Computer Systems Org I - Prof. Grishman

Lecture 27 - Dec. 8, 2005

Computer logic (P&P chapter 3), cont'd

Storage Element (P&P 3.4 - 5), cont'd

A register file is a small memory (P&P 3.5), which uses multiplexers to select the data to be read from the memory.  The register number inputs (address inputs) are used to control the multiplexers.  Two-port register files can read out two registers at the same time.

Large memory chips (RAM) use a conceptually similar design, but with much larger arrays of memory cells, and are significantly slower (tens of ns).

Building a processor (P&P chapter 4)

The data path of the processor consists primarily of an ALU and a register file.  This design, with a two-port register file, naturally supports register to register operations as on the LC-3.

A control unit gets as input the instruction and sets the various control lines (ALU select lines, register numbers, etc.). (P&P Fig. 4.3).

The CPU operates as a synchronous machine controlled by a clock (P&P 3.6).  This machines goes through a sequence of states to read the instruction and perform the specified operation.  Registers are updated only when the clock strikes.

Circuit and Processor speed

The speed of an individual gate -- how fast it can turn on or off -- is determined by the geometry and physical properties of the gate.  In general, smaller gates switch faster.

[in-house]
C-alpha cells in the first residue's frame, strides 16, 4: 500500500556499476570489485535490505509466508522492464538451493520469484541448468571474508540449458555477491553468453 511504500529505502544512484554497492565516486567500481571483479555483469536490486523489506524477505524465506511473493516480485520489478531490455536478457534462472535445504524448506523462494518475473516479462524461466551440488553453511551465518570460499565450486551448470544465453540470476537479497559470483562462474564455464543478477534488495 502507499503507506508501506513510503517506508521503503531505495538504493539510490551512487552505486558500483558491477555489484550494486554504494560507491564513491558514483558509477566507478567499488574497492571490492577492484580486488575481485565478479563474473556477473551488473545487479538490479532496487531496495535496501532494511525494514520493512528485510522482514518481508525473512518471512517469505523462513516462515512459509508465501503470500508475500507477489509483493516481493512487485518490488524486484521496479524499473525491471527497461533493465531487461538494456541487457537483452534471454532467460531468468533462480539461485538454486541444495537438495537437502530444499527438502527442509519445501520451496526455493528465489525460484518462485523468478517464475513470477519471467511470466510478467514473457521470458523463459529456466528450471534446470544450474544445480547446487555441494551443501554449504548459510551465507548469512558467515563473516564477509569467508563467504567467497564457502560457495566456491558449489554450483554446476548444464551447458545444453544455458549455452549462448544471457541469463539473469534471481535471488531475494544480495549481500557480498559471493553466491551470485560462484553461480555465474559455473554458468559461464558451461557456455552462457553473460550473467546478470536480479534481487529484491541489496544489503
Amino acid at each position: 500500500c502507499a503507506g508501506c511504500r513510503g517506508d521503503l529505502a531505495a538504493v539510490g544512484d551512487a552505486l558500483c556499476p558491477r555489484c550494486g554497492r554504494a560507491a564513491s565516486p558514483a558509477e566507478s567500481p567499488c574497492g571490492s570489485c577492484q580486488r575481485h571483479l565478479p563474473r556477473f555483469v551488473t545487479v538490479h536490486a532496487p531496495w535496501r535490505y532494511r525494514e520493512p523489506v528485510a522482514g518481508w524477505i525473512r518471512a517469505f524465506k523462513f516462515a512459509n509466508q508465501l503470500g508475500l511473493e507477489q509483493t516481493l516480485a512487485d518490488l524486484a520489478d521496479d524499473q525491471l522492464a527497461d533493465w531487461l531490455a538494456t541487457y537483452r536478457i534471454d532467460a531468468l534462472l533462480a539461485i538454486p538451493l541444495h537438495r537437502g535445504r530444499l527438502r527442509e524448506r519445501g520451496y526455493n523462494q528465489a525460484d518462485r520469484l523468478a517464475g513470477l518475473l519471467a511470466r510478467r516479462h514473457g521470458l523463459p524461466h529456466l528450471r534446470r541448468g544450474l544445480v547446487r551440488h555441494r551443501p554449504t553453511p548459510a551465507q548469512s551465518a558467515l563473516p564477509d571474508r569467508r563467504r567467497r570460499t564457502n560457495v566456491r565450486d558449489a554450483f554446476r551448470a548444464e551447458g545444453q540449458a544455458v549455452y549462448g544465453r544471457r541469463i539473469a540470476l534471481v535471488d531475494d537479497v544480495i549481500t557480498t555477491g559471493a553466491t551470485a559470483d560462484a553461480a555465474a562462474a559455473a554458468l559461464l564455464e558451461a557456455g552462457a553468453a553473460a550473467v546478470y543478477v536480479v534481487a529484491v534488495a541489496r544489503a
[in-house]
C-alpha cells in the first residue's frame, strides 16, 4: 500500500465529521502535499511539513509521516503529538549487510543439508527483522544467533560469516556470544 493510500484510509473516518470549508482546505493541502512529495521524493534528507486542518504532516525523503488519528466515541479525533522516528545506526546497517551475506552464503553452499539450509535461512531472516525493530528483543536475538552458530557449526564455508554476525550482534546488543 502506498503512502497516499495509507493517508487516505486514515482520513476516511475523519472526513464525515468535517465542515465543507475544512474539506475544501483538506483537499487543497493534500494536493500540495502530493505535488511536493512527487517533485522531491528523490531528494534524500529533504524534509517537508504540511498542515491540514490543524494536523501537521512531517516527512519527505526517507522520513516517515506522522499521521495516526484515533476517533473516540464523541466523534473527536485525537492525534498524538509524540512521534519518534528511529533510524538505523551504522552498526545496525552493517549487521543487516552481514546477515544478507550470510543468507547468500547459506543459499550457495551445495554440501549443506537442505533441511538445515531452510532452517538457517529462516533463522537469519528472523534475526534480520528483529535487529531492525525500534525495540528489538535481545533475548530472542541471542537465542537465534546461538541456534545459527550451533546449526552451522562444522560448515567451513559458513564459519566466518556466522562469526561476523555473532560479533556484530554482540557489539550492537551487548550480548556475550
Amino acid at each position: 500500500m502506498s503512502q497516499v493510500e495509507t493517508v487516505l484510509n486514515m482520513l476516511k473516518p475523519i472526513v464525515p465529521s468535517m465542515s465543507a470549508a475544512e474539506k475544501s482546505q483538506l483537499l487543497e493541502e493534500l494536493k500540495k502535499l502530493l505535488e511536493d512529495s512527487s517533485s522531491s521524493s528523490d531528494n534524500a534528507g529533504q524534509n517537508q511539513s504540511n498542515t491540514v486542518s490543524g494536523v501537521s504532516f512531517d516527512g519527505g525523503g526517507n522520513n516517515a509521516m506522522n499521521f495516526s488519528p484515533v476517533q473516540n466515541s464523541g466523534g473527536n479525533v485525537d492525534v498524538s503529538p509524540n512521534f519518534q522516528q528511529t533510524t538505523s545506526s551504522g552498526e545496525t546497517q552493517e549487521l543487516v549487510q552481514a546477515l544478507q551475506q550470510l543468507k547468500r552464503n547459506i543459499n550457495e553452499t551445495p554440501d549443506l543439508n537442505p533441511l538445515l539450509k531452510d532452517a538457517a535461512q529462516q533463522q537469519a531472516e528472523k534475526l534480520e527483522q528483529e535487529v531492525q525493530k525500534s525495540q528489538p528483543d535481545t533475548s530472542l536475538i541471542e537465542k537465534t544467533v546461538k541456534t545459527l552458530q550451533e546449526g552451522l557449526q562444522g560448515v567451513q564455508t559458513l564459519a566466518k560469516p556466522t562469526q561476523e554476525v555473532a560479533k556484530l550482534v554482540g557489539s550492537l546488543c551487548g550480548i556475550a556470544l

The propagation delay of a circuit is determined by the longest path through the circuit (slow vs. fast adders).

The 'clock rate' of a chip is the rate at which the clock strikes (e.g., 2 GHz).  The clock period is 1/clock rate (e.g., 0.5 ns).

How fast can we run the clock?  When the clock strikes, new data is loaded into the registers and the outputs of the registers change.  The changed values then have to propagate through the circuits of the machine until they reach the input of the next set of registers.  We shouldn't strike the clock again until the signals have time to reach the register inputs;  otherwise the values loaded into the inputs may be incorrect.  So the minimum clock period = the (maximum) propagation delay of the circuit, from register output to register input.